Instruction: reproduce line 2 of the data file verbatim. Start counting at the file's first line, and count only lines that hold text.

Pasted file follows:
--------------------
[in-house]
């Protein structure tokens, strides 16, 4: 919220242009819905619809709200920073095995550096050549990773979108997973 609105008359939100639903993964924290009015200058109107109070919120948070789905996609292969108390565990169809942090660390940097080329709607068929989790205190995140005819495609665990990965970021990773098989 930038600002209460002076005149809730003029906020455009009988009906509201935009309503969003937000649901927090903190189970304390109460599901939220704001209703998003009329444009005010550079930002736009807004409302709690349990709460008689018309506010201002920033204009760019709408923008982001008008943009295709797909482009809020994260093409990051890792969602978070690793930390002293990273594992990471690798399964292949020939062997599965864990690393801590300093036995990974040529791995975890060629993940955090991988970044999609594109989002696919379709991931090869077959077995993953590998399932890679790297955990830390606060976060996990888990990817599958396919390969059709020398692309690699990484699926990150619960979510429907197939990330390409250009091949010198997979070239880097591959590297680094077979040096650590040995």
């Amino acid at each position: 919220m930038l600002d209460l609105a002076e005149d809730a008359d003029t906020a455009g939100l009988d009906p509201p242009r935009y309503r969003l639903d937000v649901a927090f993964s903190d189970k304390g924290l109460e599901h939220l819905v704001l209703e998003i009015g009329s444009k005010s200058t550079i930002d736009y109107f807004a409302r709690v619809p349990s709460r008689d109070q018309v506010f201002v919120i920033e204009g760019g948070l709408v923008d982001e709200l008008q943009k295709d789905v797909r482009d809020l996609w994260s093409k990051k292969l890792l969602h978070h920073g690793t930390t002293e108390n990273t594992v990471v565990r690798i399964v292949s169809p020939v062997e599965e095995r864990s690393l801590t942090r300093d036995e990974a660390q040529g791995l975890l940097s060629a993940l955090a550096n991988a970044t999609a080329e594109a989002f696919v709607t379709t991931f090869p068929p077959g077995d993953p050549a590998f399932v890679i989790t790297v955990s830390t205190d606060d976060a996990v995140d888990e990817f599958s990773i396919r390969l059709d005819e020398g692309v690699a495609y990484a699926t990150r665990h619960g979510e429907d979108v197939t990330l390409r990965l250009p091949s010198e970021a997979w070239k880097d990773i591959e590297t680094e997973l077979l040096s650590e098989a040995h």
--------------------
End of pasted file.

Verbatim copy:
């Protein structure tokens, strides 16, 4: 919220242009819905619809709200920073095995550096050549990773979108997973 609105008359939100639903993964924290009015200058109107109070919120948070789905996609292969108390565990169809942090660390940097080329709607068929989790205190995140005819495609665990990965970021990773098989 930038600002209460002076005149809730003029906020455009009988009906509201935009309503969003937000649901927090903190189970304390109460599901939220704001209703998003009329444009005010550079930002736009807004409302709690349990709460008689018309506010201002920033204009760019709408923008982001008008943009295709797909482009809020994260093409990051890792969602978070690793930390002293990273594992990471690798399964292949020939062997599965864990690393801590300093036995990974040529791995975890060629993940955090991988970044999609594109989002696919379709991931090869077959077995993953590998399932890679790297955990830390606060976060996990888990990817599958396919390969059709020398692309690699990484699926990150619960979510429907197939990330390409250009091949010198997979070239880097591959590297680094077979040096650590040995």